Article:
On October 5, 2016, the Federal Trade Commission (“FTC”) entered into a Consent Agreement with CentraCare Health (“CentraCare”) to settle competition concerns over CentraCare’s acquisition of St. Cloud Medical Group P.A. (“SCMG”), a competing physician services provider in St. Cloud, Minnesota. According to the FTC, the Consent Agreement is designed to mitigate the anticompetitive effects that would result from the acquisition, but “is premised on the fact that SCMG is a financially failing physician practice group that has been unable to find an alternative purchaser for the entire practice as well as concerns regarding disruptions to patient care and possible physician shortages.”[1]

On February 29, 2016, CentraCare and SCMG, the two largest providers of various physician services in St. Cloud, Minnesota, entered into an acquisition agreement, under which CentraCare would acquire all outstanding shares of SCMG and directly employ all of SCMG’s physicians and advanced practice providers.

In a complaint filed on October 5, 2016, the FTC alleged that the acquisition would substantially increase CentraCare’s market share to over eighty percent in three specific physician service markets: adult primary care, pediatric primary care, and OB/GYN care. The FTC further alleged that, by eliminating SCMG as a potential alternative in the St. Cloud area, the acquisition was likely to increase CentraCare’s bargaining power vis-à-vis commercial health plans and allow CentraCare to increase reimbursement rates and to secure more favorable terms. As a result, the FTC alleged that the acquisition violated Section 7 of the Clayton Act because it was likely to substantially lessen competition for the provision of adult primary care, pediatric, and OB/GYN services in St. Cloud, Minnesota.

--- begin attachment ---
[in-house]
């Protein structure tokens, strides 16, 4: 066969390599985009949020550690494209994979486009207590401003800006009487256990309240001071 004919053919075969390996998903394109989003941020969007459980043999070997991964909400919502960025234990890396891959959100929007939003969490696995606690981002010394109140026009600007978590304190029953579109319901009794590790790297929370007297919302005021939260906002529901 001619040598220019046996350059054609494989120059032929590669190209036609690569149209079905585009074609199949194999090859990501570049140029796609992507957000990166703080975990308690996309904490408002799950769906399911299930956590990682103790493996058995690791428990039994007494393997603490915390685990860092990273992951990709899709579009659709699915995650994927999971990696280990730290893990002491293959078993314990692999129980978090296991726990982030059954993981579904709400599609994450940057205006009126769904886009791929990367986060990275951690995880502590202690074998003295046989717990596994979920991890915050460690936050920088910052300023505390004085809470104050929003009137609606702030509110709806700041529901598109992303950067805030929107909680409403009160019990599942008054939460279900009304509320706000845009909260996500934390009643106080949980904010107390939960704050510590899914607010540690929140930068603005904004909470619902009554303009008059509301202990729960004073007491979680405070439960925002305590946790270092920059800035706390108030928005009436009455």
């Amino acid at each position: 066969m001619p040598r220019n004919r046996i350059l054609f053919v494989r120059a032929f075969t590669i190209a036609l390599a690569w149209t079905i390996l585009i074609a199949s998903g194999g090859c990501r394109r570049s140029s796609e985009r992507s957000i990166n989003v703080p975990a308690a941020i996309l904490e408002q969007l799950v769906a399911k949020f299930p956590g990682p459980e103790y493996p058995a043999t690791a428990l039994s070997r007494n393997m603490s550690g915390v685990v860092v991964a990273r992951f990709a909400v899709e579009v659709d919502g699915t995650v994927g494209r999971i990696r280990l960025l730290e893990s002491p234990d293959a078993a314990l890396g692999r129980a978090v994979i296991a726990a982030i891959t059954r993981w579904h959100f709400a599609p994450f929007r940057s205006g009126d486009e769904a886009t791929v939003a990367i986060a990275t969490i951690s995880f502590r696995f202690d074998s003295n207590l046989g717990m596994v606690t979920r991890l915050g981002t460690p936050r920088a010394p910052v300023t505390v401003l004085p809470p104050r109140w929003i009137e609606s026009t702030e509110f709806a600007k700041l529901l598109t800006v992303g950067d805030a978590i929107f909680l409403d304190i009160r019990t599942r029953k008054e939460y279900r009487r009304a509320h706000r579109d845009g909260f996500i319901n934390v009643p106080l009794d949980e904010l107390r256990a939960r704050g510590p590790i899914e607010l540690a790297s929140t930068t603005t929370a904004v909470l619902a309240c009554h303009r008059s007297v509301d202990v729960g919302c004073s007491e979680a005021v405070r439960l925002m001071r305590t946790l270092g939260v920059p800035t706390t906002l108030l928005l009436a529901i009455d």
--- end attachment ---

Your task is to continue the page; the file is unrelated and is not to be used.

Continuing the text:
Critical to the FTC’s analysis was the credence it gave to the parties’ failing firm defense arguments. The FTC acknowledged that SCMG recently lost its sole remaining line of credit and appeared unlikely to be able to improve its financial condition. The FTC noted that physicians were leaving SCMG, and cited compelling evidence that more would depart both the group and the geographic area if the acquisition was not consummated. The FTC also acknowledged that SCMG made a good-faith, multiyear effort to find an alternative buyer for the entire medical group, but was unsuccessful. This was the first time that the FTC has given weight to the failing firm defense in a physician group merger.

To settle FTC’s concerns, CentraCare entered into a Consent Agreement (“Agreement”) with the FTC to mitigate the alleged anticompetitive effects of the merger. The Agreement permits the acquisition to proceed but requires CentraCare to suspend enforcement of any non-compete provisions against its physicians, so as to allow up to fourteen physicians to depart for other St. Cloud area practices. The Agreement also requires CentraCare to provide sizeable departure payments of $100,000 each to the first five physicians leaving CentraCare to create new medical practices (or to join small third-party medical practices). This is the first time the FTC has imposed such incentive payments in a physician group merger.

The Agreement is now in a 30-day public comment period, after which the FTC will again review it and decide whether to withdraw from, modify, or make final the Agreement.